Brooke Gladstone, author of The Influencing Machine, Millersville’s 2012 campus pick for the One Book program, talked with a classroom of Millersville University students Monday, Nov. 4. The 12 or so journalism students in Professor Philip Benoit’s “Our Journalism, Ourselves” class Skyped with the author during their night class. The class has been using Gladstone’s book as their text for the semester, studying not only the history, but the present state of journalism in American society today.
“ENGL 473 is called Special Topics in Journalism, which essentially meant that I could choose what kind of course it would be,” said Benoit. He chose Gladstone’s book as the course text because of how well it connected to the concepts he wanted to present to his students throughout the semester.
“When I started going through it, I remembered how well it discussed the drastic changes that news media are going through today. It also covered issues in journalism from a historical perspective, and very thoroughly. And the comic book style of presentation was uniquely effective in making the information accessible. All of these factors told me that it might allow the class to use the book as a starting point to explore in depth many different journalism topics, and relate them to the most current media landscape.”
Gladstone has been working as a journalist for the majority of her career, though, she admitted, it wasn’t the original direction she wanted to go. “I didn’t actually choose this career; I intended to be an actor. I actually fell into it,” she said. “I love being a reporter because I get to live a conscious life, trying to put what I see around me into words. (As SI Hayakawa said, if you can’t express it in words, then you don’t really understand it.) And I like having the license to pry.” She is a co-host of NPR’s On The Media radio program and has also contributed to many publications, such as the Washington Post and Boston Globe, deemed an expert in her field. Benoit’s journalism students were looking forward to sitting down and attempting to glean some of her wisdom. “I thought it was really cool how she took the time to talk to us and how excited she was to offer us advice,” said Sulynn Lopez, a senior English major.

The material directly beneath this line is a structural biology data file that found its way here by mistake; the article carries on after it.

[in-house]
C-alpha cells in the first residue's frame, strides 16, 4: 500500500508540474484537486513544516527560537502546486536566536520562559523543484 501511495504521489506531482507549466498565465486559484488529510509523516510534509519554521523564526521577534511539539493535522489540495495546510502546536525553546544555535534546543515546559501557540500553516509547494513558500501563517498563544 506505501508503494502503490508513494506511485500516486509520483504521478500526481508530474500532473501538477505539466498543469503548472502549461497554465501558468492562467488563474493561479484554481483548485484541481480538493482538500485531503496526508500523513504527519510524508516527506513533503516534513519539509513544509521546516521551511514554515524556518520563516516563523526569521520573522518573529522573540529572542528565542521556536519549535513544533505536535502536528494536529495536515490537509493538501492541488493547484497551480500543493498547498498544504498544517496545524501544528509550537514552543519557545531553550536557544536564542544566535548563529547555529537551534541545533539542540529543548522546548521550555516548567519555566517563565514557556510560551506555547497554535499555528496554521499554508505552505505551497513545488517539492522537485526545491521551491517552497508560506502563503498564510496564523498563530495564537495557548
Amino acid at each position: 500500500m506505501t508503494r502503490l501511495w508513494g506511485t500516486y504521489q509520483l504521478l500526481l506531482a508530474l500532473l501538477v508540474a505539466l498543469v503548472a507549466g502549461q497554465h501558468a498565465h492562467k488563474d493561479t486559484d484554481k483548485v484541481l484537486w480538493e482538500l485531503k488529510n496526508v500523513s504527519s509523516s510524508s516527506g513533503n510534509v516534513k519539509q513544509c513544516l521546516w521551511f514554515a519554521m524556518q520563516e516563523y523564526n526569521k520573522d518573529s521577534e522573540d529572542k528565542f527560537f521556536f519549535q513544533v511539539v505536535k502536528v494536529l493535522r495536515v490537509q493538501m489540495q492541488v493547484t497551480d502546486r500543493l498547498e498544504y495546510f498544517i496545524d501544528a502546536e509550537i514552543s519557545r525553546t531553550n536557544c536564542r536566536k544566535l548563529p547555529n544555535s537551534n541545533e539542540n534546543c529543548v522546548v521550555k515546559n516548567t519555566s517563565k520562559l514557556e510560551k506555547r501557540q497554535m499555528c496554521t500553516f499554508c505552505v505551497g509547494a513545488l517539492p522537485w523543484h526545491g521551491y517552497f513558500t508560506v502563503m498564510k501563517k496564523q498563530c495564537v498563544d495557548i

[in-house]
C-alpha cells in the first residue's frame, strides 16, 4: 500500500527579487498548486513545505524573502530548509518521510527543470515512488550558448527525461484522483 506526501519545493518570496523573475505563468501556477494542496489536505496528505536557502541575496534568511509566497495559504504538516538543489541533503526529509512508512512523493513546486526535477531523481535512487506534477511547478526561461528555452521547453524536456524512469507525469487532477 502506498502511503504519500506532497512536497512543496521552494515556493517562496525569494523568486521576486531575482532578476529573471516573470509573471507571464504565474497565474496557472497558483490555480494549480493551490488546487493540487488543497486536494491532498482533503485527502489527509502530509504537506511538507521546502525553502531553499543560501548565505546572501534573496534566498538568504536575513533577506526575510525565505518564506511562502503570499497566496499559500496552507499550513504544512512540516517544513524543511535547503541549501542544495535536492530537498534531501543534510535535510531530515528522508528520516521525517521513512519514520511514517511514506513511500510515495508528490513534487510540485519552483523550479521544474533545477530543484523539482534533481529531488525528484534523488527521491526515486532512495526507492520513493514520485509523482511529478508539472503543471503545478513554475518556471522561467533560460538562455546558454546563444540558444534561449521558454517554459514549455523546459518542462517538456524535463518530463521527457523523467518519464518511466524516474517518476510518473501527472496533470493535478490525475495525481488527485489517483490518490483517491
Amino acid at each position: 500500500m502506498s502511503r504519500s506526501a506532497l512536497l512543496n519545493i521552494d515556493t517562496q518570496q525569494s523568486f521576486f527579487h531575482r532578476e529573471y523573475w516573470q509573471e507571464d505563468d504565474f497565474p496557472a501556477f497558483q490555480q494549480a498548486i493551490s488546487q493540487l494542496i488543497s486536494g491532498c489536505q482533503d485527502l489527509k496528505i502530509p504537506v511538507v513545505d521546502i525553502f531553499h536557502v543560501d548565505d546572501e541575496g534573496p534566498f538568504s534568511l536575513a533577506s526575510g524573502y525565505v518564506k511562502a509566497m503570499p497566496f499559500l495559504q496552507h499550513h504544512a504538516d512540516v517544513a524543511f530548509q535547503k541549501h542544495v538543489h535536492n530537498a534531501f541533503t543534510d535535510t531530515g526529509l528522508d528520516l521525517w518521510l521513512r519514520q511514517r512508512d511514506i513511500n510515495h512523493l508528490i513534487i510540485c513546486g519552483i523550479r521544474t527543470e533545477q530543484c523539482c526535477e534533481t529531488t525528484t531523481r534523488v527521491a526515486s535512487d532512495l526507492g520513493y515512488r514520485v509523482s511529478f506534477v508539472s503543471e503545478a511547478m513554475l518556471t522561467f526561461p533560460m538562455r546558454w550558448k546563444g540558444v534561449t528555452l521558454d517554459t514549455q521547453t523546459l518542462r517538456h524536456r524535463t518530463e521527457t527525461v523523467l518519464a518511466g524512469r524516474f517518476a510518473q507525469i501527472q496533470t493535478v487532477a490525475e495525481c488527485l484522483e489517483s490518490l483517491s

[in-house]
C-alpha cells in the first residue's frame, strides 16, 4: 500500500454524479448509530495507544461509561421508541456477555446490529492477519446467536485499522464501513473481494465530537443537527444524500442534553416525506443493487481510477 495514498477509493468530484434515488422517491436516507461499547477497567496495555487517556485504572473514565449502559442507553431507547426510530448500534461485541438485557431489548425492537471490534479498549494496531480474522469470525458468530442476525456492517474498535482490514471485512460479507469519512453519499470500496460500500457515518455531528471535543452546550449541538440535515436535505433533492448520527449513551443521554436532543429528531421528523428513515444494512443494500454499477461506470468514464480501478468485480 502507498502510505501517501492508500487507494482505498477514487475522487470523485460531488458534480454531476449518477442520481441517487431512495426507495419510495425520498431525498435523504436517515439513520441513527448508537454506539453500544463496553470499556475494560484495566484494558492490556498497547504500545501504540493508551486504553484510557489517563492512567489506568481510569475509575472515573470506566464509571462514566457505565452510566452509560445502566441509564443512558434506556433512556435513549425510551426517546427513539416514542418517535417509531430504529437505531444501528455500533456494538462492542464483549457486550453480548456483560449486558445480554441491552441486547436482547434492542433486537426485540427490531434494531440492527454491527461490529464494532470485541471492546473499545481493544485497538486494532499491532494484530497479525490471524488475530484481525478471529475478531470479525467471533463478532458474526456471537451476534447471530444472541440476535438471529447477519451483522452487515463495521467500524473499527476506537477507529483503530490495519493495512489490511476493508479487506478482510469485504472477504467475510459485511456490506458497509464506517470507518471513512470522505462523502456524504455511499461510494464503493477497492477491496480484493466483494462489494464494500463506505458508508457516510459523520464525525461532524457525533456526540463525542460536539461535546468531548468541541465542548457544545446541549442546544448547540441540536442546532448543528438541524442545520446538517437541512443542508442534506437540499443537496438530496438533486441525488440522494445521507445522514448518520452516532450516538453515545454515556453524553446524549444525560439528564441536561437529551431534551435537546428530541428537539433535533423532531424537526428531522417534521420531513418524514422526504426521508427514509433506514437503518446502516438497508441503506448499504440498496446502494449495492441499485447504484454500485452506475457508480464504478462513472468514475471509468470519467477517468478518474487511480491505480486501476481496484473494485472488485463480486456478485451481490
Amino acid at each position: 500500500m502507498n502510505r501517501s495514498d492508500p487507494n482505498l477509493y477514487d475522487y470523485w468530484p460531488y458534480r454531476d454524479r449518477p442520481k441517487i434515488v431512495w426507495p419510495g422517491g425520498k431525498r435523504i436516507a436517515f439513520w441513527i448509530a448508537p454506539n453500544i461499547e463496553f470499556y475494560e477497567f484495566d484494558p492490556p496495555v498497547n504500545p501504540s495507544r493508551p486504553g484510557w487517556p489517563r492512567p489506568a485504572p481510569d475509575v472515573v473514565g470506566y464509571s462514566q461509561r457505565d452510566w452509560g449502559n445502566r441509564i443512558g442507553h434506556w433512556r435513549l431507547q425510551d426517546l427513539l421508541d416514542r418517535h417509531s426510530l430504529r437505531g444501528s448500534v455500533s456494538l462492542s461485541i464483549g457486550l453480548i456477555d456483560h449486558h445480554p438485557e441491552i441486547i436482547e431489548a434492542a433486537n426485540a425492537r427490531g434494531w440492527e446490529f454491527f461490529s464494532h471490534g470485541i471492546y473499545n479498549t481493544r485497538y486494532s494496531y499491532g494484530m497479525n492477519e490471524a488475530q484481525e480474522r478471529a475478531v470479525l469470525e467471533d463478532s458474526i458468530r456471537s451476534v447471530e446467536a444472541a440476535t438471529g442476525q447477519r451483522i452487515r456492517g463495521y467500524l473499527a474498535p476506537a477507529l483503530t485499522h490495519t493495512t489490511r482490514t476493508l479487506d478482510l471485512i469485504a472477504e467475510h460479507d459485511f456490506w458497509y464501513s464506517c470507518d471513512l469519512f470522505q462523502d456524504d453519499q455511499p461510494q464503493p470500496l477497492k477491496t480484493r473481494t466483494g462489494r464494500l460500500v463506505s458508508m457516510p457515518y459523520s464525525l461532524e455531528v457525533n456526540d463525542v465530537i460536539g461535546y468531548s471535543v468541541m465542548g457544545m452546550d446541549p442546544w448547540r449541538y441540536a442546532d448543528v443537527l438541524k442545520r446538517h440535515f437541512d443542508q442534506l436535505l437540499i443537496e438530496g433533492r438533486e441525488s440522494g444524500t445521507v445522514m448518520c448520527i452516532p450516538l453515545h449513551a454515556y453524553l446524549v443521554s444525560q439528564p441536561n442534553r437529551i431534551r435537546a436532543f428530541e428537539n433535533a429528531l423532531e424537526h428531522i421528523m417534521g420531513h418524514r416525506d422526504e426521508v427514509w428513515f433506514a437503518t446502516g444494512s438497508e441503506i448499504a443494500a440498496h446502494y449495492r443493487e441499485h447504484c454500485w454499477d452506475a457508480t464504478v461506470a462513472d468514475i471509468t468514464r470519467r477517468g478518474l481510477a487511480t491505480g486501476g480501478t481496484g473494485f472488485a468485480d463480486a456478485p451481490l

The students prepared questions and, one by one, sat in front of the webcam to discuss them with Gladstone; Benoit mediated. Gladstone replied to each student in her engaging and witty manner, keeping the flow of conversation interesting. Lopez asked Gladstone what she meant by the last quote in her book: “We get the media we deserve.” Gladstone admitted that that last line made a lot of people mad. They assumed that she was just making excuses for all the “crappy” media out there. “A lot of this stuff is on each and every one of us who is a news consumer,” Gladstone replied. “I don’t think the news media are that bad. I think that some of the greatest reporting that’s ever been done is happening in this era.”